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\ 40 the commissioner establish and chair a formal management policy board with exclusive responsibility for setting management policy, including setting serv~ce-leve' objectives, project- and budget-ranking criteria, and such other matters of management policy that may be assigned to it. As a matter of management policy setting, the following priorities are currently used at the SSA to allocate budget resources among projects: For mandatory projects · ongoing telephone expenses, and · ongoing automated data-processing (including data communications) expenses. For discretionary projects . programmatic systems modernization, administrative systems modernization, office automation, system replacements and upgrades, and modernization management and support. The criteria for ranking discretional projects, and their order, are: impact on current senice levels; provisions of law, regulation, or higher monitoring authorities (HMAs); commissioner's mandates; Agency Strategic Plan and supporting plans . . _ ~ _ return on investment; and SSA's organizational component priorities. Several aspects of this management policy merit comment. First, this project- ranking policy deals only with the ITS budget and does not include technical labor costs, which are assumed to be fixed. Furthermore, the SSA's two technical organizations appear to set their respective priorities for human resource allocation (a separate budget line item) on a different basis. The SSA's internal guidelines do call for including work-year costs as part of the cost-benefit analysis, but this is required for ITS procurements in excess of i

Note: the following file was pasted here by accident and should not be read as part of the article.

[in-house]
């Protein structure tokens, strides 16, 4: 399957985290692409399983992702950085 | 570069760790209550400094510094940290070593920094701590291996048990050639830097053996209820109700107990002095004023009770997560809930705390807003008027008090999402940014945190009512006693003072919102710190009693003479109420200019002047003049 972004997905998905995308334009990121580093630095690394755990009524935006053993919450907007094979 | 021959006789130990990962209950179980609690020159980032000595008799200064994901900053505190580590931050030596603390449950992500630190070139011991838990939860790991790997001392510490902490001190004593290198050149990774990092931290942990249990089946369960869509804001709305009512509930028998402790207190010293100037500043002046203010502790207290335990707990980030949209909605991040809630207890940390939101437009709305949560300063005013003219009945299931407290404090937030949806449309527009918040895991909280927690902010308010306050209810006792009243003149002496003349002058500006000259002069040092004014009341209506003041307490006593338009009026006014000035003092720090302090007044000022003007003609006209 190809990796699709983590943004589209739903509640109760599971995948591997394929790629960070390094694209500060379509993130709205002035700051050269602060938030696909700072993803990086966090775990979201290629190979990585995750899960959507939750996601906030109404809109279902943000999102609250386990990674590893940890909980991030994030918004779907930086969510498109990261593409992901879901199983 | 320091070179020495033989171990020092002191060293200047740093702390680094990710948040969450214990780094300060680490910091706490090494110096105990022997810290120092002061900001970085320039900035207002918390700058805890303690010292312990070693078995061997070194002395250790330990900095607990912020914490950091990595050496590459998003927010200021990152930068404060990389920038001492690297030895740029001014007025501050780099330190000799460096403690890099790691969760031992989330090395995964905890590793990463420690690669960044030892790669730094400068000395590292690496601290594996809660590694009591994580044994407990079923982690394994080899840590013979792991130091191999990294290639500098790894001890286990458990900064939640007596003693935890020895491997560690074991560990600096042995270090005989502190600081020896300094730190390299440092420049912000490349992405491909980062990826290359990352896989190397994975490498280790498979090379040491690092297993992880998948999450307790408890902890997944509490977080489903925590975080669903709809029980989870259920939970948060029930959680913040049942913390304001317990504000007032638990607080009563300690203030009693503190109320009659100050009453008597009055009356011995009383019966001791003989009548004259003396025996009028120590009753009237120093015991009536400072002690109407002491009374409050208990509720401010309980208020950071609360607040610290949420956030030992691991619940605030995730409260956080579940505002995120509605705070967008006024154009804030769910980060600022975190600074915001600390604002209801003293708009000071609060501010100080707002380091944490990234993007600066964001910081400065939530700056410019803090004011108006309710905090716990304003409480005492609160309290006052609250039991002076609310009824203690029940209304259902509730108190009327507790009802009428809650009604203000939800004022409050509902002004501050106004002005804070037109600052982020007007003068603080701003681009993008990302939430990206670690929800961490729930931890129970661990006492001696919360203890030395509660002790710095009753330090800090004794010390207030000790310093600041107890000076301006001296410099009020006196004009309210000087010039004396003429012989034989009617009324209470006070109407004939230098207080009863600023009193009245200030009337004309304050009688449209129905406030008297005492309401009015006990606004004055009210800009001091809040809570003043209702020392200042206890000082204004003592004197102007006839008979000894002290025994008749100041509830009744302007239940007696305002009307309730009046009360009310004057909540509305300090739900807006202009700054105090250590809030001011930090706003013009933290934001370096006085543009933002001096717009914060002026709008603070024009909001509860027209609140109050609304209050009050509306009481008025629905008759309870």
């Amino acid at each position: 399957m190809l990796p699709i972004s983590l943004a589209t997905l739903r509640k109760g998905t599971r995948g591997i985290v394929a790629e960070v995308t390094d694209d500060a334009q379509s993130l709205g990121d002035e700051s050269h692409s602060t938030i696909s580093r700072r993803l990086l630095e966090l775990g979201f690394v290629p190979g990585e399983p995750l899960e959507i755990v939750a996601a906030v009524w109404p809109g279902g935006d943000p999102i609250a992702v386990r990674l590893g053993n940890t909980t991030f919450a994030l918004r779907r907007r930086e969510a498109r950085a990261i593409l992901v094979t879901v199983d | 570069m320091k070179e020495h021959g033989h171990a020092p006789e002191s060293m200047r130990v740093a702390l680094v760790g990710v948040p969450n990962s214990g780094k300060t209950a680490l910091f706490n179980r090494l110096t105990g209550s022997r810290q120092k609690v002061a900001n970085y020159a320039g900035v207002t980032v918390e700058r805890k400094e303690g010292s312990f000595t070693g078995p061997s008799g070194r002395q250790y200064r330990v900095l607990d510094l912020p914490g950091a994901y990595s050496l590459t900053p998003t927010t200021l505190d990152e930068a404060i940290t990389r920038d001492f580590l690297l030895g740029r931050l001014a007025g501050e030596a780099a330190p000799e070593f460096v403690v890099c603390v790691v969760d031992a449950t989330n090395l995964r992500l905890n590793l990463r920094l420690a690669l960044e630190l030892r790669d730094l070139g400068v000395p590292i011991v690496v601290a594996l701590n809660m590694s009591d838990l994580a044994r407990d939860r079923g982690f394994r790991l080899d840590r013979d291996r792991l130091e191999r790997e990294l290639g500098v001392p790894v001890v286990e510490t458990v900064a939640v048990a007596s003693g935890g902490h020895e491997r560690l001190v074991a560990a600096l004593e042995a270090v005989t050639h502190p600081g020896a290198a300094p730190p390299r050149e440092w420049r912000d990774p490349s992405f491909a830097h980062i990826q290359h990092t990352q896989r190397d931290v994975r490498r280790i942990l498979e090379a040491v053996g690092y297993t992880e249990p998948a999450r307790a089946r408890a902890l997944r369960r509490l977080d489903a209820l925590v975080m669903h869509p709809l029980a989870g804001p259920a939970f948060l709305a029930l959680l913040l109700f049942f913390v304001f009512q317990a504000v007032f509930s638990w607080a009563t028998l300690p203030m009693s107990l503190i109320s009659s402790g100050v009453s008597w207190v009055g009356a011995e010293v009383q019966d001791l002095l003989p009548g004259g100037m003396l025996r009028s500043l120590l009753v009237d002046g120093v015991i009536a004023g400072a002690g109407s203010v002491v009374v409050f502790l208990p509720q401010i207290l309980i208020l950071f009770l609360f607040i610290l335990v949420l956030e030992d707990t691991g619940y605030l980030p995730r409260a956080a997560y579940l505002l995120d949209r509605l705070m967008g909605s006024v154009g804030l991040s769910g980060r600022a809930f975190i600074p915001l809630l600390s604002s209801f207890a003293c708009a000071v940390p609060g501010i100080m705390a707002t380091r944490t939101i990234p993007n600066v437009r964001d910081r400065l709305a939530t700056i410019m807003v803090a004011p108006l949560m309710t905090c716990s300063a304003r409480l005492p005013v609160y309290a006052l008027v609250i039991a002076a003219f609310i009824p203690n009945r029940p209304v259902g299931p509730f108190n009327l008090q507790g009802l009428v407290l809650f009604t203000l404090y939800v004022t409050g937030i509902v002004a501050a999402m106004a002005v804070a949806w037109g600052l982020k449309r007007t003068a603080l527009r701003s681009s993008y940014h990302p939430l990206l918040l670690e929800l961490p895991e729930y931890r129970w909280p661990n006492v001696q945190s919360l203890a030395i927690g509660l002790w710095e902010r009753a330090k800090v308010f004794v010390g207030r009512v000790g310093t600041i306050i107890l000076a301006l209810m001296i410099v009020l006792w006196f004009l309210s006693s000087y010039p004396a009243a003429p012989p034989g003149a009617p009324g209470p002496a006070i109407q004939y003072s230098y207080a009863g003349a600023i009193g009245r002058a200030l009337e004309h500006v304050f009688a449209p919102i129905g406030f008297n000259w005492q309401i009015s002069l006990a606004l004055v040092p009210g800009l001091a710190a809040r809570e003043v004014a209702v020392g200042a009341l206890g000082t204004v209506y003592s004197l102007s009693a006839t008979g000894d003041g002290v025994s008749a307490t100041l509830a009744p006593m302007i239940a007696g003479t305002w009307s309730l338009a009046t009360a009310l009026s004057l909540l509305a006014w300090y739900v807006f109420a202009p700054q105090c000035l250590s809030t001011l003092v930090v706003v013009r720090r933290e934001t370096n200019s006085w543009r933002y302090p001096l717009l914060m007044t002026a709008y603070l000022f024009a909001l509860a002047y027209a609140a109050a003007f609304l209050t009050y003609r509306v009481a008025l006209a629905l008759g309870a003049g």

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41 $100,000. The committee concluded that this policy of detaching accounting for technical labor allocation from accounting for allocations for system procurements has led to completion of system designs and software by developers well ahead of the availability of hardware. Such software can become obsolete sitting on the shelf, and the investment is then lost. This should not be a normal practice allowed by management policy or by a proper resource allocation mechanism. Second, and perhaps more important, are several of the specific policy decisions that appear to have been made in developing the ranking criteria. "Ongoing telephone expenses" are given a mandatory project classification, but these uncontrolled and uncontrollable expenses are likely to increase because of more teleservice. Therefore, this expense category will likely consume a larger part of the ITS budget and will consequently curtail discretionary procurements that in turn are needed to complement the systems development investments carried out under the labor budget line item. To mitigate this effect, certain on-going telephone expenses such as those for service to field offices, program service centers, and the SSA's headquarters complex may be retained in a mandatory category--but the 800 number, including teleservice centers expenses, may be moved to the discretionary category, requiring annual approval in competition with other discretionary project requests. Also, the top ranking factor for discretionary projects--"impact on current service levels"--fails to address the management oolicv question of what service levels should be established for the SSA. , . · . ~ .. . ~ _ The "provisions of law, regulation, or higher monitoring aumorltles surely ranks above the "impact of management-set service levels," as "commissioner's mandates" might be better titled. As noted in the committee's Phase I report, "return on investment" might be better titled "discounted benefit-to-cost ratio." Also, "commissioner's mandates" and "Agency Strategic Plan and supporting plans" should not escape the discipline of financial analysis as the order of ranking factors suggests. The discretionary project ranking factors should be reviewed, with consideration given to reordering them as follows: provisions of law, regulation, or HMAs; discounted benefit-to-cost ratio; management-set service levels; commissioner's mandates; Agency Strategic Plan and supporting plans; and SSA's organizational component priorities.